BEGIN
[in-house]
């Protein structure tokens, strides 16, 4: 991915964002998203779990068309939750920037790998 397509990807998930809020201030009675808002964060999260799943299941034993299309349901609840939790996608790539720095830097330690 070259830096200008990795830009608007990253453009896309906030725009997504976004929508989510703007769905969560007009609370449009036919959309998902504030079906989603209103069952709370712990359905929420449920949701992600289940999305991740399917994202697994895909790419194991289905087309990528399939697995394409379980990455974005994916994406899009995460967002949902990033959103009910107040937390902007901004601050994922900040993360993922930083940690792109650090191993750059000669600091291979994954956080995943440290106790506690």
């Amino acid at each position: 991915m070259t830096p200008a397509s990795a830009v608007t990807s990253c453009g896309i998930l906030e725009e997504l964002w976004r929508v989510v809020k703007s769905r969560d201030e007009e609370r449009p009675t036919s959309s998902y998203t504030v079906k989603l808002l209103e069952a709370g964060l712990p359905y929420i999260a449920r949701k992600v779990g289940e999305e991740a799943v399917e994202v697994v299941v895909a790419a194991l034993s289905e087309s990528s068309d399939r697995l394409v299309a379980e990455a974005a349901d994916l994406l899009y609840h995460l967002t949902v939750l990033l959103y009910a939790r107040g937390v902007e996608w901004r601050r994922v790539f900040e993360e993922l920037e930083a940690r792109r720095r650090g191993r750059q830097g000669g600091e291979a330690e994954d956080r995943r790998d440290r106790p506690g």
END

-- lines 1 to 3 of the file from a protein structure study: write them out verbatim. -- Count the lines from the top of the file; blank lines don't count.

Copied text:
[in-house]
């Protein structure tokens, strides 16, 4: 991915964002998203779990068309939750920037790998 397509990807998930809020201030009675808002964060999260799943299941034993299309349901609840939790996608790539720095830097330690 070259830096200008990795830009608007990253453009896309906030725009997504976004929508989510703007769905969560007009609370449009036919959309998902504030079906989603209103069952709370712990359905929420449920949701992600289940999305991740399917994202697994895909790419194991289905087309990528399939697995394409379980990455974005994916994406899009995460967002949902990033959103009910107040937390902007901004601050994922900040993360993922930083940690792109650090191993750059000669600091291979994954956080995943440290106790506690």
């Amino acid at each position: 991915m070259t830096p200008a397509s990795a830009v608007t990807s990253c453009g896309i998930l906030e725009e997504l964002w976004r929508v989510v809020k703007s769905r969560d201030e007009e609370r449009p009675t036919s959309s998902y998203t504030v079906k989603l808002l209103e069952a709370g964060l712990p359905y929420i999260a449920r949701k992600v779990g289940e999305e991740a799943v399917e994202v697994v299941v895909a790419a194991l034993s289905e087309s990528s068309d399939r697995l394409v299309a379980e990455a974005a349901d994916l994406l899009y609840h995460l967002t949902v939750l990033l959103y009910a939790r107040g937390v902007e996608w901004r601050r994922v790539f900040e993360e993922l920037e930083a940690r792109r720095r650090g191993r750059q830097g000669g600091e291979a330690e994954d956080r995943r790998d440290r106790p506690g």